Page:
Mississippi River Moving Panoramas

Moving Panoramas of the Mississippi - Past and Present

This page is a collection of historical information about 19th century  moving panoramas of the Mississippi River  AND  the modern day musical GEORAMA which tells the story of one of the most well known moving panorama showmen - John Banvard.

GEORAMA - a musical about moving panorama showman John Banvard

January 20 - February 7, 2016 - A world-premiere musical. In the mid 1800s, John Banvard created the first, really successful moving panorama, a three-mile long scrolled painting celebrating the majesty of the Mighty Mississippi. Once a starving sketch artist, his creation catapulted him to a life of luxury and notoriety, but also brought competition and deception that threatened to push his passion to the wayside.

The St. Louis Rep crew painted a 600' long moving panorama for the show.  They did a spectacular job.  Hats off to the GEORAMA director, West Hyler, who took the more difficult road in producing a real moving panorama for the show instead of digitally projecting the image.  It was fabulous.  Also, thank you to the St. Louis Rep Theater for believing in the project.

The musical was performed at the Repertory Theater of St. Louis through Feb. 7th, 2016, at the  Emerson Studio Theatre at the Loretto-Hilton Center.

You can see the canvas roll in this trailer.

John Banvard and his Moving Panorama of the Mississippi River

John Banvard (1815-1891) was one of the most successful and well known moving panorama showman of the mid 19th century.  He spent two years sketching the Mississippi River before painting his "three miles of canvas".  

Banvard was a self-taught artist. The moving panorama did not survive to this day, but it was described as being a bit "rough" or "folk artish". The scroll, together with masterful story telling made the show a HUGE success. He became the richest artist of his time.

He took the moving panorama to London where it was again very well received.  The combination of his Yankee delivery, joke telling and artwork "transported" the audience across the Atlantic.  The show was so successful he was invited to  perform for Queen Victoria at Windsor Castle.

To learn more about his life and work, see the books and  resources at the bottom of this page.

1852 engraving, John Banvard performing for Queen Victoria.
In 1848 this illustration appeared in the article "John Banvard and His Panorama" in the magazine Scientific American.
The "Egan/Dickeson" Panorama of the Monumental Grandeur of the Mississippi Valley
John J. Egan (American [born Ireland], active mid-19th century). Panorama of the Monumental Grandeur of the Mississippi Valley, ca. 1850. Distemper on cotton muslin; 90 in. x 348 ft. (228.6 x 10607.1 cm). Saint Louis Art Museum, Eliza M. McMillan Trust, 34:1953 Moving panoramas became a popular form of visual entertainment during the mid-nineteenth century, and the Mississippi River was a favorite subject. "Panorama of the Monumental Grandeur of the Mississippi Valley," commissioned by the amateur archaeologist Wilson Dickeson (1810–1882) and painted by artist John J. Egan, is the only known surviving panorama of the Mississippi River. The 348-foot-long panorama is made up of twenty-five scenes that imaginatively interpret the history of the River Valley and indicate specific locations. Its focus is more archaeological in nature, with depictions of ancient Native American burial mounds. At the base of one of the mounds, Dickeson's own excavation is shown underway, carried out by plantation slaves. Egan sought to keep the audience's attention by portraying a wide range of weather conditions—including storms, snow, a tornado, and a rainbow—which he executed with dramatic lighting effects. Produced in conjunction with the exhibition "Navigating the West: George Caleb Bingham and the River," on view June 17–September 20, 2015. http://www.metmuseum.org/exhibitions/...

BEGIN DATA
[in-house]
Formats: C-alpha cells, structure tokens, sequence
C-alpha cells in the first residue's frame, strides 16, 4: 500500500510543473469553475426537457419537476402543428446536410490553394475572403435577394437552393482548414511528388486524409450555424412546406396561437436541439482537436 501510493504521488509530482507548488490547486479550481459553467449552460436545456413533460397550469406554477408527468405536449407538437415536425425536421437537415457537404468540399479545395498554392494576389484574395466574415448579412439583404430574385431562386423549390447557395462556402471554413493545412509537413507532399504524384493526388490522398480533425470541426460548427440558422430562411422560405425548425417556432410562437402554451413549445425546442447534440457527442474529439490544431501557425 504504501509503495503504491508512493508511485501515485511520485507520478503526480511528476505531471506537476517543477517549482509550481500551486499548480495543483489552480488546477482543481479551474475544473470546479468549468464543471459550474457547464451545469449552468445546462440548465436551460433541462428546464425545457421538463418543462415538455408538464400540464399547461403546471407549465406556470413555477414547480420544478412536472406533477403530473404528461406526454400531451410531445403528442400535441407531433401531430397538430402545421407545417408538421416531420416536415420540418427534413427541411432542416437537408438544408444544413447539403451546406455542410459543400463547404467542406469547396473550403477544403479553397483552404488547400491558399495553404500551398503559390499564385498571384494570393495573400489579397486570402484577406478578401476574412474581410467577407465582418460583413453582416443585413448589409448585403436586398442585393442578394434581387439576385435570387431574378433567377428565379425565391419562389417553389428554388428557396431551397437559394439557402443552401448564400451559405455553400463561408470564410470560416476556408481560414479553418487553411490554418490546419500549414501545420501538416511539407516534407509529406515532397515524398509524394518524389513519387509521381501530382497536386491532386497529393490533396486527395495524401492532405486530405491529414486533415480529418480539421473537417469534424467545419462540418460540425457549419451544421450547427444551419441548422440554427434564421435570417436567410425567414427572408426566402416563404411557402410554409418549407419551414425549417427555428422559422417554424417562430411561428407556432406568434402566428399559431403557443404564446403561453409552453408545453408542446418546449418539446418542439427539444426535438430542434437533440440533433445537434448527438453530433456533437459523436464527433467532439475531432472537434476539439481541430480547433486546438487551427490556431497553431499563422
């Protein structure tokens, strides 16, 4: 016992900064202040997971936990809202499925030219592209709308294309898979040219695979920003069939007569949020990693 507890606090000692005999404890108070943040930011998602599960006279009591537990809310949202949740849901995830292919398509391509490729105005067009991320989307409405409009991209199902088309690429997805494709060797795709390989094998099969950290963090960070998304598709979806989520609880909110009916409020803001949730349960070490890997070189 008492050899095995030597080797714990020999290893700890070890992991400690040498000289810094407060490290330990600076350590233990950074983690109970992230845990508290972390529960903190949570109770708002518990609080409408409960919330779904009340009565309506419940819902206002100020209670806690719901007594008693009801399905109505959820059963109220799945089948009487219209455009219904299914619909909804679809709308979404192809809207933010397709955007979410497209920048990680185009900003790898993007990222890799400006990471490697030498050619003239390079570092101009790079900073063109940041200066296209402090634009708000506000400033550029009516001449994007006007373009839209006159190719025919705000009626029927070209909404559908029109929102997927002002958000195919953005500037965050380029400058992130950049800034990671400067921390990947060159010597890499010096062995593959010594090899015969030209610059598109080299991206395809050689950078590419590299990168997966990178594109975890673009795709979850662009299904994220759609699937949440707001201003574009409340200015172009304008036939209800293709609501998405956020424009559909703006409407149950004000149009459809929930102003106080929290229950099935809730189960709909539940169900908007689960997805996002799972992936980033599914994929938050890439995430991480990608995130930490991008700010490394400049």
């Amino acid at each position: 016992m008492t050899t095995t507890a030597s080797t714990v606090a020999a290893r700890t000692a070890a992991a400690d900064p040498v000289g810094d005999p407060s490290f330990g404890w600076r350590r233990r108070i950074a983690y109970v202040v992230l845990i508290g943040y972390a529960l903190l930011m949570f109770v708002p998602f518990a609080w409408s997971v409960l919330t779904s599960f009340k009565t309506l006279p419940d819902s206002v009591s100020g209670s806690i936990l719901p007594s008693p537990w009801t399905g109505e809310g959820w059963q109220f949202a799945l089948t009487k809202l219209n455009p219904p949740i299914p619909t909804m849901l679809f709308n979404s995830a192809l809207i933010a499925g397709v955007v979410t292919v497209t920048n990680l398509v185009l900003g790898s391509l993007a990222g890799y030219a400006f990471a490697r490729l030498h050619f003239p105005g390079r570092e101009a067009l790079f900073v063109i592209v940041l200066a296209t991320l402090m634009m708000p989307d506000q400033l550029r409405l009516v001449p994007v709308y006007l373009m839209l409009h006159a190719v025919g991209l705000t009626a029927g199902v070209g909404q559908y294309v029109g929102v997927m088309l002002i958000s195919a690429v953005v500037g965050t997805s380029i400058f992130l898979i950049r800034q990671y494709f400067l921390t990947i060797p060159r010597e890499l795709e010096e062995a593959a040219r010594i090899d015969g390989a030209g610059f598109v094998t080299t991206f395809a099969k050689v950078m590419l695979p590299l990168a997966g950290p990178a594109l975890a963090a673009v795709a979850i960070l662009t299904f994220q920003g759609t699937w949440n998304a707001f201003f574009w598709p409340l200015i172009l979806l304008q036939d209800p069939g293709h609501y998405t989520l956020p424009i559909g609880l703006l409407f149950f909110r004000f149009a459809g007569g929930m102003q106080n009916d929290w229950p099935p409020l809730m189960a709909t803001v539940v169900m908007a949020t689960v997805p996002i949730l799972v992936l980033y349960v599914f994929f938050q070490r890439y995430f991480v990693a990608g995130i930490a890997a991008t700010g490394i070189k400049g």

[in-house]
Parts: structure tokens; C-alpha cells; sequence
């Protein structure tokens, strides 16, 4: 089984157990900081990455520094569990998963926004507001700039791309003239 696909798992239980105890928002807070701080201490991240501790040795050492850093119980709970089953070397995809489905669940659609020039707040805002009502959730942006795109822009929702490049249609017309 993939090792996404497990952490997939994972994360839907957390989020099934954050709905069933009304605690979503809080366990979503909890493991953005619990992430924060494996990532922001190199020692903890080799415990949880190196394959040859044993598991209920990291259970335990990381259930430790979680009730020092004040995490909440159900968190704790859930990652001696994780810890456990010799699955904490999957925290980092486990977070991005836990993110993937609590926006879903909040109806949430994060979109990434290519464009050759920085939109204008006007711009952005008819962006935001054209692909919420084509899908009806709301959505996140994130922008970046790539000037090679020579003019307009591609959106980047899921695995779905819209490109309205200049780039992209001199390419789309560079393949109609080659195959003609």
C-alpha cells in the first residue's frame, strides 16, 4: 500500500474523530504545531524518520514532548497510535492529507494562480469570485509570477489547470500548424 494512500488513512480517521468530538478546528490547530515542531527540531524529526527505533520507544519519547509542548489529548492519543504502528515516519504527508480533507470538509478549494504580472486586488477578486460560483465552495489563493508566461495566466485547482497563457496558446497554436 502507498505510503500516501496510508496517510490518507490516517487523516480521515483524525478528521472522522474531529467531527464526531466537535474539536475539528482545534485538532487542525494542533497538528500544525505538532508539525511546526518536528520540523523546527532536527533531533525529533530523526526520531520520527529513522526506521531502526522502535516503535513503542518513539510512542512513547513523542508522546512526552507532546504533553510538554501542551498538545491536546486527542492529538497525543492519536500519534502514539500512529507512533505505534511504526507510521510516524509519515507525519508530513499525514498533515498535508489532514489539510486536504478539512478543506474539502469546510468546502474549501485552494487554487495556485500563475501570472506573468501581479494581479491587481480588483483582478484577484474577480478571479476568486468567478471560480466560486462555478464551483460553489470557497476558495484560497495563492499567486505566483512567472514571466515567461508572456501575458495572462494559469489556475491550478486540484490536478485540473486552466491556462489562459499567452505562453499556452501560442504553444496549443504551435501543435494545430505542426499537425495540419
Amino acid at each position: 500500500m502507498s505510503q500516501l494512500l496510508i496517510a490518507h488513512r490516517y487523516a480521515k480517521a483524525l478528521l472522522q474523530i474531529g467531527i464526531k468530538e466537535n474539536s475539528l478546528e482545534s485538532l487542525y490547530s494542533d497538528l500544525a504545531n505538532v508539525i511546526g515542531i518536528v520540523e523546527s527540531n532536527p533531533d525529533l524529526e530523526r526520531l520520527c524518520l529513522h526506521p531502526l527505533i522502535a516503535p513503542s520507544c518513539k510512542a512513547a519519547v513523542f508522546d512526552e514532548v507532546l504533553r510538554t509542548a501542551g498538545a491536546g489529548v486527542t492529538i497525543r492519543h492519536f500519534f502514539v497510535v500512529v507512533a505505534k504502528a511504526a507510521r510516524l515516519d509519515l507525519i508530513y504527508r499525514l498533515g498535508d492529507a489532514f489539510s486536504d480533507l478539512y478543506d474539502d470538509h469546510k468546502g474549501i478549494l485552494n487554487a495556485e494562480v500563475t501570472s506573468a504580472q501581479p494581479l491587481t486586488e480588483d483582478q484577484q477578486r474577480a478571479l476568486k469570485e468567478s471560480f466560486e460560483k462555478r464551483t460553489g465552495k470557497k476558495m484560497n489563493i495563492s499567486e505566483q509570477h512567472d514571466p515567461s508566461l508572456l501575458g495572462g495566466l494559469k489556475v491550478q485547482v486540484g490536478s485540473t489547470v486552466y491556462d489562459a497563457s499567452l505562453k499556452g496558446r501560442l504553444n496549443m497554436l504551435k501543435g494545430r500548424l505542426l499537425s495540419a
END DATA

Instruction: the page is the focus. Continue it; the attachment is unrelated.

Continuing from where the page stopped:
The last surviving 19th century panorama of the Mississippi River can be seen at the Amon Carter Museum of American Art, Fort Worth, Texas, in the exhibition 'Navigating the West: George Caleb Bingham and the River,' on view October 2, 2014, through January 18, 2015. This time-lapse video shows the Installation crew at the Amon Carter Museum of American Art working over a period of four days to assemble and install a custom-built device to safely hold and display one scene on the panorama. 'Panorama of the Monumental Grandeur of the Mississippi Valley' was painted circa 1850 by John J. Egan (born in Ireland, active in 19th century). The painting measures 7-1/2 by 348 feet and depicts 24 different scenes. It is on loan from the Saint Louis Art Museum. During the mid-19th century, moving panoramas proliferated as a popular form of visual entertainment. These long strips of painted canvas were mounted on two vertical rollers and wound from one roller to the other so that a series of scenes scrolled past a gathered audience. The Mississippi River was a popular subject for such panoramas, and many examples toured throughout the United States and Europe. For information about the exhibition: cartermuseum.org/exhibitions/navigating-the-west-george-caleb-bingham-and-the-river For information about the panorama: tfaoi.com/aa/10aa/10aa120.htm Read More…

St. Louis Art Museum

The St. Louis Art Museum houses the Dickeson/Egan moving panorama.  The museum is in the process of restoring the fragile scroll.  Separate scenes of the moving panorama are on display.  Only 20 or so of the 19th century, huge moving panoramas survived and this is one of the few places in the world where you can see a panel on display.  I encourge you to visit!  And have a wonderful lunch at the Panorama Restaurant at the museum! Here is their website SLAM.org

The top part of a broadside advertising the "Dickeson/Egan" Mississippi moving panorama that resides at the St. Louis Art Museum.